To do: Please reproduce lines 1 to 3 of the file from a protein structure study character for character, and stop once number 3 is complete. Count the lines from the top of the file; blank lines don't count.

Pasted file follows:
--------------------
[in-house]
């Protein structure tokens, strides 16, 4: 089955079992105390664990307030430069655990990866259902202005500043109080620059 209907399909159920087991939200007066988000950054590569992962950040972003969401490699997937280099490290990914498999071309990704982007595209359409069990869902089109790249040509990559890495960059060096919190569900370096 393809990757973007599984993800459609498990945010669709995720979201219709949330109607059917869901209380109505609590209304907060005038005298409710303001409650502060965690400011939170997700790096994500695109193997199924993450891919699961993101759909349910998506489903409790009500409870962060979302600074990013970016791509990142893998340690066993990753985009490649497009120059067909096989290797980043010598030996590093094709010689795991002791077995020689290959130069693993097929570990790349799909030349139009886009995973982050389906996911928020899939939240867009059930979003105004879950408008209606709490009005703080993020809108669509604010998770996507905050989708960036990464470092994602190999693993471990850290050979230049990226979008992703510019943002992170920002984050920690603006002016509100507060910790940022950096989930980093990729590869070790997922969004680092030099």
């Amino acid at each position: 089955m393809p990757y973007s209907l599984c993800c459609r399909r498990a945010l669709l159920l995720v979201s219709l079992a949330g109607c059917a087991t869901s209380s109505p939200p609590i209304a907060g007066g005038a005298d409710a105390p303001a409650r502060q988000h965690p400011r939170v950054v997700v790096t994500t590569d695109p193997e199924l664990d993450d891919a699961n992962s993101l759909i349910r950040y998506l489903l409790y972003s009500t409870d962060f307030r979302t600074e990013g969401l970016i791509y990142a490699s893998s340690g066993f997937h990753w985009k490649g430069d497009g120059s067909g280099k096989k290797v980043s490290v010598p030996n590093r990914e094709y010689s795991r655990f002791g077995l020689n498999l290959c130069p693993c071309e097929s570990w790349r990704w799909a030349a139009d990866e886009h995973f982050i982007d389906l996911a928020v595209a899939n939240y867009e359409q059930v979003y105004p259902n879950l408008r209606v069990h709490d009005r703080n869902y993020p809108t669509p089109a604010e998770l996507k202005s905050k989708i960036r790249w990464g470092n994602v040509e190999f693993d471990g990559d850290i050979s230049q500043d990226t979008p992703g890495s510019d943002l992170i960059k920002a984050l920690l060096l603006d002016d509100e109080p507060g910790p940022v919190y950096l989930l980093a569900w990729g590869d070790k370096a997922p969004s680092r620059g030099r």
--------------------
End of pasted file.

[in-house]
């Protein structure tokens, strides 16, 4: 089955079992105390664990307030430069655990990866259902202005500043109080620059 209907399909159920087991939200007066988000950054590569992962950040972003969401490699997937280099490290990914498999071309990704982007595209359409069990869902089109790249040509990559890495960059060096919190569900370096 393809990757973007599984993800459609498990945010669709995720979201219709949330109607059917869901209380109505609590209304907060005038005298409710303001409650502060965690400011939170997700790096994500695109193997199924993450891919699961993101759909349910998506489903409790009500409870962060979302600074990013970016791509990142893998340690066993990753985009490649497009120059067909096989290797980043010598030996590093094709010689795991002791077995020689290959130069693993097929570990790349799909030349139009886009995973982050389906996911928020899939939240867009059930979003105004879950408008209606709490009005703080993020809108669509604010998770996507905050989708960036990464470092994602190999693993471990850290050979230049990226979008992703510019943002992170920002984050920690603006002016509100507060910790940022950096989930980093990729590869070790997922969004680092030099």
């Amino acid at each position: 089955m393809p990757y973007s209907l599984c993800c459609r399909r498990a945010l669709l159920l995720v979201s219709l079992a949330g109607c059917a087991t869901s209380s109505p939200p609590i209304a907060g007066g005038a005298d409710a105390p303001a409650r502060q988000h965690p400011r939170v950054v997700v790096t994500t590569d695109p193997e199924l664990d993450d891919a699961n992962s993101l759909i349910r950040y998506l489903l409790y972003s009500t409870d962060f307030r979302t600074e990013g969401l970016i791509y990142a490699s893998s340690g066993f997937h990753w985009k490649g430069d497009g120059s067909g280099k096989k290797v980043s490290v010598p030996n590093r990914e094709y010689s795991r655990f002791g077995l020689n498999l290959c130069p693993c071309e097929s570990w790349r990704w799909a030349a139009d990866e886009h995973f982050i982007d389906l996911a928020v595209a899939n939240y867009e359409q059930v979003y105004p259902n879950l408008r209606v069990h709490d009005r703080n869902y993020p809108t669509p089109a604010e998770l996507k202005s905050k989708i960036r790249w990464g470092n994602v040509e190999f693993d471990g990559d850290i050979s230049q500043d990226t979008p992703g890495s510019d943002l992170i960059k920002a984050l920690l060096l603006d002016d509100e109080p507060g910790p940022v919190y950096l989930l980093a569900w990729g590869d070790k370096a997922p969004s680092r620059g030099r």